Courbet’s Woman with a Parrot was not only accepted by the Salon jury in 1866, but it was a tremendous success with the public – and with the Comte de Nieuwerkerke, who insisted it be displayed prominently. Nieuwerkerke offered to purchase Courbet’s other Salon painting, Covert of Roe Deer, for the Empress Eugénie’s private collection, but it already had sold. Nieuwerkerke then paid 2,000 francs for one of the many versions of Courbet’s Puits Noir (this one was also known as Shaded Stream) for the Empress’ collection. Courbet, at 47, suddenly was flooded with commissions, and even with compliments from prominent Academicians, to whom he referred in a letter to a friend as “that bunch of scoundrels.” He wrote in 1866, “The success I am having in Paris at the moment is unbelievable. In the end, I am the one and only.”
Tissot’s Dutch friend, Lourens Tadema (later Lawrence Alma-Tadema), had moved from Antwerp to Brussels, where his paintings won him acclaim and honors. His highly detailed and scholarly pictures now showed the influence of the archaeological excavations at Pompeii and Herculaneum that he had seen on his honeymoon in 1863. In mid-May, 1866, Tadema and his wife, Pauline, traveled to London for a fancy-dress ball given at the St. John’s Wood home of his dealer, Ernest Gambart. For the occasion, Tadema had painted In the Peristylum (No. 75, 1866). Gambart had purchased fourteen of Tadema’s paintings to date, but he had not sold them: Tadema found thirteen of them hanging on Gambart’s own walls. Gambart actually was selling some of Tadema’s early work to a client in America, and he reassured the artist that his work would sell in Britain soon. Two of Tadema’s pictures, Returning home from market (No. 70, 1865) and Entrance to a Roman theatre (No. 74, 1866), were on view through Gambart in London and earning praise. In the autumn of 1866, Tadema’s Preparations for the festivities (No. 72) won a major award in Brussels.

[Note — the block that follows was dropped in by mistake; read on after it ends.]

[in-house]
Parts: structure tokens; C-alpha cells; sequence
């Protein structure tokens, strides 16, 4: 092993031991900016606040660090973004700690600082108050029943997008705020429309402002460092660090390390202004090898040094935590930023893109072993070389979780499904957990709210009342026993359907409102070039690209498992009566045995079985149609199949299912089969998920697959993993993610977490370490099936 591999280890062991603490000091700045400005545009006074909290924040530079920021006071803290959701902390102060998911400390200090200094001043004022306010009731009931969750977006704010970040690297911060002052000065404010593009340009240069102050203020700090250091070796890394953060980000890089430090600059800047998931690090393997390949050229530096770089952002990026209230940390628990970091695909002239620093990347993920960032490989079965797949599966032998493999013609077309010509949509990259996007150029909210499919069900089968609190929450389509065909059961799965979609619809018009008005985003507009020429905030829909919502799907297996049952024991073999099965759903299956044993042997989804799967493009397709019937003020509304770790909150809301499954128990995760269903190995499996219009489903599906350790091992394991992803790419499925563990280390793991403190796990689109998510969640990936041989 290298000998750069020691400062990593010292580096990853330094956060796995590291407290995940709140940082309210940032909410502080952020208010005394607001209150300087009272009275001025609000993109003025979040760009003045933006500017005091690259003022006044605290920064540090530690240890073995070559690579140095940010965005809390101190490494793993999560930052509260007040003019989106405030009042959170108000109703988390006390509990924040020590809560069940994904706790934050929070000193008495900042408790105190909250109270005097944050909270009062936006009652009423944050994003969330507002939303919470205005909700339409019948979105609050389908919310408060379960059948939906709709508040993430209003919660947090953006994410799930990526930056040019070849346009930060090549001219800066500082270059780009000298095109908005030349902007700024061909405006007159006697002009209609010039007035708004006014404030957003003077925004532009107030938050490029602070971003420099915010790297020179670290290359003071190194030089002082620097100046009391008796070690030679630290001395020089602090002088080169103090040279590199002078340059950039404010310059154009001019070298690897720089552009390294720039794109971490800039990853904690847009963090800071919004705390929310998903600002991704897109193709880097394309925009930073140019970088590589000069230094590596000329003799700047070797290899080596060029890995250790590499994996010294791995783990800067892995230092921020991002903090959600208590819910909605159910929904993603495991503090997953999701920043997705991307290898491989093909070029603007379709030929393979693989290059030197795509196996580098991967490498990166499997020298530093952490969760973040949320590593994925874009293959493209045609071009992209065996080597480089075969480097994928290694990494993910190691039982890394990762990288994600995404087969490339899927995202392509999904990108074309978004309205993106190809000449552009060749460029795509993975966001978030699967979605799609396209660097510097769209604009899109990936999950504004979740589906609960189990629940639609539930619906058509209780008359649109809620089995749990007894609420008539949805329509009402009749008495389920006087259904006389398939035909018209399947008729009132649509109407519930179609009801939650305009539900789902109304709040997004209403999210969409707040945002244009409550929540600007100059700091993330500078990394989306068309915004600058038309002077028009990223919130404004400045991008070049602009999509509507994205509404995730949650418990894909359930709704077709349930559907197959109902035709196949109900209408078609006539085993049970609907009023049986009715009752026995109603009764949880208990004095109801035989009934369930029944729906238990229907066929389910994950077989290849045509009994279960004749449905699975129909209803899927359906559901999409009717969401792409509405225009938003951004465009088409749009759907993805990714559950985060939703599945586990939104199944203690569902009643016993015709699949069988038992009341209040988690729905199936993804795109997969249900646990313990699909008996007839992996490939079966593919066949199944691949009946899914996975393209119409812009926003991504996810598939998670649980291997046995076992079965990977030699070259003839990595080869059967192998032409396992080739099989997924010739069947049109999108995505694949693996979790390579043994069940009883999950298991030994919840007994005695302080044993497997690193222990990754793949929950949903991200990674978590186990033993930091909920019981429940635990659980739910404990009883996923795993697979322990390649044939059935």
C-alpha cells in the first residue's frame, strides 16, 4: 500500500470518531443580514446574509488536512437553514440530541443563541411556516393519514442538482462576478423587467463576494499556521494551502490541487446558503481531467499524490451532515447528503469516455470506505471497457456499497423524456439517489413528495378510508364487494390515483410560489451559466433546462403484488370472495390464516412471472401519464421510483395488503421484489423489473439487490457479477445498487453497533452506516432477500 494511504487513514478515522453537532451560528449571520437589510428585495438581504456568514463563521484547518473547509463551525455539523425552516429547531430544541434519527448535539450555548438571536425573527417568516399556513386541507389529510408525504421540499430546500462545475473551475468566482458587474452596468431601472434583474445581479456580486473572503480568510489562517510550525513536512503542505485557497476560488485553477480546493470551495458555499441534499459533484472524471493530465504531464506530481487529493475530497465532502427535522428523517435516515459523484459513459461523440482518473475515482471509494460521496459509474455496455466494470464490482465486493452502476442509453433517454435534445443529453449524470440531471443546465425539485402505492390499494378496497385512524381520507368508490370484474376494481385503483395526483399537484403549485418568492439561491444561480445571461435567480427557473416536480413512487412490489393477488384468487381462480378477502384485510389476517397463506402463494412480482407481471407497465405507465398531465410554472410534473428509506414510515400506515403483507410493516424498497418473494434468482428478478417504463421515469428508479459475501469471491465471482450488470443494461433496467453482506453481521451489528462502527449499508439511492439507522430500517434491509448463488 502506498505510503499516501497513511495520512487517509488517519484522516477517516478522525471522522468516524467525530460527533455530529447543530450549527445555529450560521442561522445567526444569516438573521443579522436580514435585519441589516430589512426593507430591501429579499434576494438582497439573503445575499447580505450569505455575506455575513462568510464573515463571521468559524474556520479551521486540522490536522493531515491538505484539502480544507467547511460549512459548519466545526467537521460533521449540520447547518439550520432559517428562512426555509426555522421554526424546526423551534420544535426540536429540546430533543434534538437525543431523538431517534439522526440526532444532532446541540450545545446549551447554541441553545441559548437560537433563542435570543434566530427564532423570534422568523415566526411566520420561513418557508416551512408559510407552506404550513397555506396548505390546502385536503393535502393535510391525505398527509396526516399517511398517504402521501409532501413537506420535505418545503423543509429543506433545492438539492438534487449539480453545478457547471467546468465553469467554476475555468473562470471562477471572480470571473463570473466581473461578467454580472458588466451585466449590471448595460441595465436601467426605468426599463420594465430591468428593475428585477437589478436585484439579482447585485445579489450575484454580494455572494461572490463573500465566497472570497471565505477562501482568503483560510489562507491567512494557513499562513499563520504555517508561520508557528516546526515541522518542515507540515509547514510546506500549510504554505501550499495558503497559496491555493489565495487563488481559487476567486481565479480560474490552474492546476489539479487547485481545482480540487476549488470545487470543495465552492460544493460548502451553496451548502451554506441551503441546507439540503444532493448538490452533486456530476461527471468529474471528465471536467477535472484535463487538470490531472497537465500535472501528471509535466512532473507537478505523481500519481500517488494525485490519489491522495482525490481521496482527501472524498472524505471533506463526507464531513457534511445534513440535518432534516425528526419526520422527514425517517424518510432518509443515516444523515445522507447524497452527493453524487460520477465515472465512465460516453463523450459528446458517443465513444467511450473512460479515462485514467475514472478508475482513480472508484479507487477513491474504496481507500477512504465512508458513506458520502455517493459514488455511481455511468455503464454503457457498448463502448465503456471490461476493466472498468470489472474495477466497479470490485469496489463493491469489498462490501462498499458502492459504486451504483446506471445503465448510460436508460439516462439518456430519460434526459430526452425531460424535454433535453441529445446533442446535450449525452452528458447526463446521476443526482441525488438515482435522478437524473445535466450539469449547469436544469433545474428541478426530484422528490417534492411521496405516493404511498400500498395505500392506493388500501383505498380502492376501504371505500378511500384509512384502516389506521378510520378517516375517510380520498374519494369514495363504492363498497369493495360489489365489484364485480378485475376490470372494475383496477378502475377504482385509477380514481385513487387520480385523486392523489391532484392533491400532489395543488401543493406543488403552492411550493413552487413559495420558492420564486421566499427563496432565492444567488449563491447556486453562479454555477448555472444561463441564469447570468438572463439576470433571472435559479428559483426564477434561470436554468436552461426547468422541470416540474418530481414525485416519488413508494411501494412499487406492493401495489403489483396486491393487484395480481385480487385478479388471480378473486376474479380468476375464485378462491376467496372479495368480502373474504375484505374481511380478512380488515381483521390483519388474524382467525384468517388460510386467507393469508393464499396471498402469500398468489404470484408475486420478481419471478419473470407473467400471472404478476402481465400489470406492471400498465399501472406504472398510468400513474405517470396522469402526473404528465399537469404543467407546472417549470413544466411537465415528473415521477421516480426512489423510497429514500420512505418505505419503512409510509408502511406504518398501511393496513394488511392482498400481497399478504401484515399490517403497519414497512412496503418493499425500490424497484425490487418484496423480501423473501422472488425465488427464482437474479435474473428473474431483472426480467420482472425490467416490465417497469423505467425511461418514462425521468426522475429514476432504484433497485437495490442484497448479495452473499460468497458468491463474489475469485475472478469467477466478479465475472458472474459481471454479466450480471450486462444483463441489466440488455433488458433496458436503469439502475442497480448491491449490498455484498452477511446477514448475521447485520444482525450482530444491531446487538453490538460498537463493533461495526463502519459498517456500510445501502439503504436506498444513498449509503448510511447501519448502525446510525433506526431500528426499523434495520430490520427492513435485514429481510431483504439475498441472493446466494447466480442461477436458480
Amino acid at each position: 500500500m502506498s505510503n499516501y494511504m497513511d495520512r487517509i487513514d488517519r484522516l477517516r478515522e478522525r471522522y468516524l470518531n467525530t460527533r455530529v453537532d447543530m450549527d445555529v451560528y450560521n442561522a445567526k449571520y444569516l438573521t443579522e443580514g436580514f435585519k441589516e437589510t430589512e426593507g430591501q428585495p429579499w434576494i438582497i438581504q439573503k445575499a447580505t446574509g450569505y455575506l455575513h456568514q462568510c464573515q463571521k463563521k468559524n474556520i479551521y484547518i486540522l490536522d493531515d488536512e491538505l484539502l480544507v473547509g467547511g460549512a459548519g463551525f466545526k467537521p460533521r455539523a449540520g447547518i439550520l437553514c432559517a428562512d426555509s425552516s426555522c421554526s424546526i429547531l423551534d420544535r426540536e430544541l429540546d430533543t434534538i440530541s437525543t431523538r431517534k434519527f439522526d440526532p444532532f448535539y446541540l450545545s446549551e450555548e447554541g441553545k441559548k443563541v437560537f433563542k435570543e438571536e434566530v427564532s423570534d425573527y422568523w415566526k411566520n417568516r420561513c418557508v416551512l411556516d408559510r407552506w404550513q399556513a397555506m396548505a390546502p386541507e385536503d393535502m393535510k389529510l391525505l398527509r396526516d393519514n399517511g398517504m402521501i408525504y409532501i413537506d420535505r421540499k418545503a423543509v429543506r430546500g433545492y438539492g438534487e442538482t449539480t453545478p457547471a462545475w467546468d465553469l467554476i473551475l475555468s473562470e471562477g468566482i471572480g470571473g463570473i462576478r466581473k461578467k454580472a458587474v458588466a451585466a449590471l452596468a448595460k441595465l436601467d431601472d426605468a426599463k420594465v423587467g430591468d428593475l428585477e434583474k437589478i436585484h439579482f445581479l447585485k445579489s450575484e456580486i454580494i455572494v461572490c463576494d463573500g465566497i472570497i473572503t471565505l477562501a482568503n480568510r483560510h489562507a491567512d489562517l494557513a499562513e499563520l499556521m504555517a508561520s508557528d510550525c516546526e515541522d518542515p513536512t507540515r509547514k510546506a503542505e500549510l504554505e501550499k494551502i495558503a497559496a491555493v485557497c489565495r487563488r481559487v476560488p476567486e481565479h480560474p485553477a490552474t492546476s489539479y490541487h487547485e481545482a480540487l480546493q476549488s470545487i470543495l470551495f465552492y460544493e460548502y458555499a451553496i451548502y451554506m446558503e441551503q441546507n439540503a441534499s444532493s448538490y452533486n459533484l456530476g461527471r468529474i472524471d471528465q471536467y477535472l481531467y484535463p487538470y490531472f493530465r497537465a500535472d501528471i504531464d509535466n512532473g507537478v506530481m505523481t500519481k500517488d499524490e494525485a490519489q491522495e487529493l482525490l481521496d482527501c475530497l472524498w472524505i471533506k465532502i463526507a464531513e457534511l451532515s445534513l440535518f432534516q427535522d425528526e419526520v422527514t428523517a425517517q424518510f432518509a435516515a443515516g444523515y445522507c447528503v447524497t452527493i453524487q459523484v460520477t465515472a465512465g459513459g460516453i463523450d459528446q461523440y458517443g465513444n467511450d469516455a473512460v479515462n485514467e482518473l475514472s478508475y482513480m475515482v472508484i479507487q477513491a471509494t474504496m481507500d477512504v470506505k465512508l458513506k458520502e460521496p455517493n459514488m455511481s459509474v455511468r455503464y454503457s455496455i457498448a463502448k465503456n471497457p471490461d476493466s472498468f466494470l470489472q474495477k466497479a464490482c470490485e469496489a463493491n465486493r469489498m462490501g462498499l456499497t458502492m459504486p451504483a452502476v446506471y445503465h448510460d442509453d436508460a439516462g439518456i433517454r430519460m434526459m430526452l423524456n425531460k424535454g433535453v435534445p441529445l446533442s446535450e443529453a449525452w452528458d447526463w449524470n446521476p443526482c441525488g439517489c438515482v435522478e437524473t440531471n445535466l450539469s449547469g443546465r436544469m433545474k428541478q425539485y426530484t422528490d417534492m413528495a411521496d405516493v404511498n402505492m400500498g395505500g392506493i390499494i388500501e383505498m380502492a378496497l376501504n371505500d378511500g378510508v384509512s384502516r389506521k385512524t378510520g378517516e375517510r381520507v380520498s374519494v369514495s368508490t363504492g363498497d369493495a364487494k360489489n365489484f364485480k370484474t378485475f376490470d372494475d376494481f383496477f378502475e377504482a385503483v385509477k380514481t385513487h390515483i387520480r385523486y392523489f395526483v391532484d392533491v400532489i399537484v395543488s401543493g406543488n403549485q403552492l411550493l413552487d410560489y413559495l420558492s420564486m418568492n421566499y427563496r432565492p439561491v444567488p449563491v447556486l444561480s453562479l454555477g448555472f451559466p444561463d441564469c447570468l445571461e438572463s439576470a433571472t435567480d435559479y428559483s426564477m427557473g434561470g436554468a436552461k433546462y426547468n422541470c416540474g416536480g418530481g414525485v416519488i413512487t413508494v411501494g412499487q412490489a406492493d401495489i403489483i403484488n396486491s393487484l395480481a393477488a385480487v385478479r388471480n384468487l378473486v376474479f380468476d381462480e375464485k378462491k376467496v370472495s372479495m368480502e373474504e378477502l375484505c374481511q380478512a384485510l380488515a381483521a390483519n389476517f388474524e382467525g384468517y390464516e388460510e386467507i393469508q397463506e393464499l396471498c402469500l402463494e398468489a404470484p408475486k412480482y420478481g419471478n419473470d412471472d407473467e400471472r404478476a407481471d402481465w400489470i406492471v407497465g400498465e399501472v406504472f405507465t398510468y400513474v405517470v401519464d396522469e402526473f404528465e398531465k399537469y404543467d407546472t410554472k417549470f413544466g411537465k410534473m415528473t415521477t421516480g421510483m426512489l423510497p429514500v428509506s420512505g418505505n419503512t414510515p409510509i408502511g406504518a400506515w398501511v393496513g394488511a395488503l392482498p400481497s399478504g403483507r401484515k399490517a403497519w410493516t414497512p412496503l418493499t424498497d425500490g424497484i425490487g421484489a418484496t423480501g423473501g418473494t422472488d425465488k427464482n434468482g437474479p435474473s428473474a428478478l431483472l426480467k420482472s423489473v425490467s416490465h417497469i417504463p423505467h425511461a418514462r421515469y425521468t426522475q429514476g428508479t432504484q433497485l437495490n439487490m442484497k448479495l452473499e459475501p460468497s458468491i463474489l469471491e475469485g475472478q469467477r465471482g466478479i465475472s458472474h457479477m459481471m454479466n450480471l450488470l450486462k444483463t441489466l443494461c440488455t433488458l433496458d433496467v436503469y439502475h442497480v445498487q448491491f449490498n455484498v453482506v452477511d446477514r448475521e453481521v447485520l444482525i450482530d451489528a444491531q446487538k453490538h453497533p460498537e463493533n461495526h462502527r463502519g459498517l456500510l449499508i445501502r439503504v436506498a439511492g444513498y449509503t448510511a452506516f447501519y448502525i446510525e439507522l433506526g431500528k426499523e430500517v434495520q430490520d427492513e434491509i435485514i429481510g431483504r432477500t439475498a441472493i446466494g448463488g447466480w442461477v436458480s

Millais did not exhibit at London’s Royal Academy in 1866. Distinguished art dealers William Agnew and Ernest Gambart hounded him to meet the constant demand for water-color and oil replicas of his most popular paintings [such as Ophelia (1852), The Huguenot (1852), Sir Isumbras at the Ford (1857), The Vale of Rest (1858) and The Black Brunswicker (1860)]. He spent the fall shooting grouse and stags among friends in Scotland. He met his responsibilities as a successful artist and grasped the business side of his profession — and he reaped the rewards.
Certainly of all Tissot’s artist friends, Millais must have seemed the one with a career worth emulating.